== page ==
MetLife Inc. is working hard to create a startup culture within IT. Getting there means attracting the right kind of talent. That's why the insurance company launched a new site called Synapse. It offers up puzzles for prospective software engineers to solve, and it gives MetLife a chance to show that insurance isn't as stodgy as some engineers might assume. But the Synapse experience doesn't end once the problem is solved.
"If you're a rock-star developer, we ask you to upload your resume to us in a JSON format," Gary Hoberman, senior vice president and CIO of regional application development for MetLife, said at Gartner Symposium/ITxpo.
While the recruiting tool attracts problem solvers, those who get to the point of submitting a JSON document show they're "able to learn something new and demonstrate growth," Hoberman said. Attractive characteristics for any startup.
Twitter is not a social network
Twitter isn't a social network. "It's an interest graph," said Matthew Russell, author of Mining the Social Web: Analyzing Data from Facebook, Twitter, LinkedIn, and Other Social Media Sites, as well as chief technology officer for Digital Reasoning Systems. What's the difference? A social network connects users with friends, family, colleagues and acquaintances. Visualize the network, and those connections make up a social graph.
An interest graph, on the other hand, depicts how users connect to the stuff they're curious or passionate about. "But the entity you're following doesn't need to know you or contact you," said Russell during an O'Reilly webinar on why Twitter is all the rage. "It's just you expressing interest in that thing you're following."
So think Twitter versus Facebook. Or, actually, think Twitter versus Facebook before the "likes," fans and business profiles, which have helped morph the social network into a kind of social-interest hybrid model, Russell said.
Paging Dr. Freud? An IBM researcher claims she can figure out someone's personality in no less than 200 tweets. Michelle Zhou doesn't read through the posts herself; instead, she uses an algorithm to analyze word choice. Don't take my word for it; take Dean Takahashi's. He recently had his tweets analyzed by Zhou.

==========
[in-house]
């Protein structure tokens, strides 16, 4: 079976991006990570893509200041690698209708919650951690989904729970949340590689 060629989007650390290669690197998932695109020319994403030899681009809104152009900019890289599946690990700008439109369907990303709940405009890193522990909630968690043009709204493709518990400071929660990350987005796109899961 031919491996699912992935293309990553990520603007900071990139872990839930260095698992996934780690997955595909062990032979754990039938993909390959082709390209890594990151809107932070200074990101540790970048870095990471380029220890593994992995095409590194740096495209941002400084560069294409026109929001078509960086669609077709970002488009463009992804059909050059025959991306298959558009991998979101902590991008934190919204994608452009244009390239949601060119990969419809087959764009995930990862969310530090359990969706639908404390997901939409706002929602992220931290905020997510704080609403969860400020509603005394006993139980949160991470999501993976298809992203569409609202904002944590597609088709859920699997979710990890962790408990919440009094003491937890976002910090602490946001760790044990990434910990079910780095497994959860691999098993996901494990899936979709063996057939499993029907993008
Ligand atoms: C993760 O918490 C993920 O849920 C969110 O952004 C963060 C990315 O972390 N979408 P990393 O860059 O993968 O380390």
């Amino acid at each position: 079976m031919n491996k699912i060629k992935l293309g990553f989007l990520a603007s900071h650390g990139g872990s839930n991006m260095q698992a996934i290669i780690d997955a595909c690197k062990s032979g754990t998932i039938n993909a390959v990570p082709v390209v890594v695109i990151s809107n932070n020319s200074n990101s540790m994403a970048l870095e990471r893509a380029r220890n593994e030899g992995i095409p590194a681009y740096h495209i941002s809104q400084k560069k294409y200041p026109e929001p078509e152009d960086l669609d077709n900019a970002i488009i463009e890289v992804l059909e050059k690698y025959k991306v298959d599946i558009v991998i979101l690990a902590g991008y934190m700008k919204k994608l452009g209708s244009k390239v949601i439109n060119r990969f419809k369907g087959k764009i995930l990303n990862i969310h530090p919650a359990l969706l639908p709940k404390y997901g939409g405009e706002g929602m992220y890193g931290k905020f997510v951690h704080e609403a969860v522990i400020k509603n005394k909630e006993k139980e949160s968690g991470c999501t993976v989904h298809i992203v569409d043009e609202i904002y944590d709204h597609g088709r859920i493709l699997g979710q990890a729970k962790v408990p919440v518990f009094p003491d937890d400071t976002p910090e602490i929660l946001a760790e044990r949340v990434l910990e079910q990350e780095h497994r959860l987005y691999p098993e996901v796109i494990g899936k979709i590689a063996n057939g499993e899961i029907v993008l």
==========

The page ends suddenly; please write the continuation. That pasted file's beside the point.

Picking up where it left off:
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The DNA diet
Is DNA the secret to gaining a competitive edge? Business seems to be moving in that direction. With the quick swab of a cheek, customers now can invest in tailored skin care products, dive into unknown corners of their family tree and create a one-of-a-kind perfume called My DNA Fragrance from Eco Health and Beauty. Then there's the DNA diet. That's where companies take your DNA sample, study specific genes and devise a diet and exercise plan just for you. It's still early days for nutrigenomics, but given the insatiable appetite for weight loss plans, the DNA diet has the potential to become a genomic trend setter.
Fountain of Google
Speaking of DNA, Google's latest launch, California Life Company, or Calico, takes the Mountain View, Calif. juggernaut to new heights. The new health startup will "try to figure out what [contributors] really cause us to expire," Eric Schmidt, executive chairman of the search company, said at the Gartner Symposium/ITxpo. "This is very much hardcore research," he said. "How do we make our older lives healthy, happy and so forth and so on?" And on and on … what is it with technology superstars and immortality?
A little privacy, please!
And while we're on the topic of search, are you anxious that the world's most popular search engine has got too much information on you? Then try DuckDuckGo.com and search the Web anonymously. A company slogan: "Google tracks you. We don't." Unlike Google, DuckDuckGo also doesn't "bubble filter" search results. In other words, DuckDuckGo's search results rankings aren't influenced by what a user has previously searched for or clicked on.
This was first published in October 2013